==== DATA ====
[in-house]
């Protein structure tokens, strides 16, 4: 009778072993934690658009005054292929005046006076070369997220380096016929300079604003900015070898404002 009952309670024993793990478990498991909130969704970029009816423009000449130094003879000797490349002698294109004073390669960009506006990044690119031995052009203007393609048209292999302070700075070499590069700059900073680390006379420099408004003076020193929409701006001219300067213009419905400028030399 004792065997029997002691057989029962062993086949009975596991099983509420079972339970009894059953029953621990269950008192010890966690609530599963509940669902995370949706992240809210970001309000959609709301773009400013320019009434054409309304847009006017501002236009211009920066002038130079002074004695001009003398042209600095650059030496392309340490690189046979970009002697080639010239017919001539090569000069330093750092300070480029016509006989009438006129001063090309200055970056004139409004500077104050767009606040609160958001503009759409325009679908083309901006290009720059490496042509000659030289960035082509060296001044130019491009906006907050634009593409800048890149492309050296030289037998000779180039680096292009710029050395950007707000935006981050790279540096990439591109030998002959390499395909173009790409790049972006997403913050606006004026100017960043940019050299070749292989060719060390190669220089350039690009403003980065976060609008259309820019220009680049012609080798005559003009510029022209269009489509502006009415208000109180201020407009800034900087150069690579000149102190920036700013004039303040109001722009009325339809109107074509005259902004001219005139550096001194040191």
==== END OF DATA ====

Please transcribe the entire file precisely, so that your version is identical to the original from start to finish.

[in-house]
């Protein structure tokens, strides 16, 4: 009778072993934690658009005054292929005046006076070369997220380096016929300079604003900015070898404002 009952309670024993793990478990498991909130969704970029009816423009000449130094003879000797490349002698294109004073390669960009506006990044690119031995052009203007393609048209292999302070700075070499590069700059900073680390006379420099408004003076020193929409701006001219300067213009419905400028030399 004792065997029997002691057989029962062993086949009975596991099983509420079972339970009894059953029953621990269950008192010890966690609530599963509940669902995370949706992240809210970001309000959609709301773009400013320019009434054409309304847009006017501002236009211009920066002038130079002074004695001009003398042209600095650059030496392309340490690189046979970009002697080639010239017919001539090569000069330093750092300070480029016509006989009438006129001063090309200055970056004139409004500077104050767009606040609160958001503009759409325009679908083309901006290009720059490496042509000659030289960035082509060296001044130019491009906006907050634009593409800048890149492309050296030289037998000779180039680096292009710029050395950007707000935006981050790279540096990439591109030998002959390499395909173009790409790049972006997403913050606006004026100017960043940019050299070749292989060719060390190669220089350039690009403003980065976060609008259309820019220009680049012609080798005559003009510029022209269009489509502006009415208000109180201020407009800034900087150069690579000149102190920036700013004039303040109001722009009325339809109107074509005259902004001219005139550096001194040191």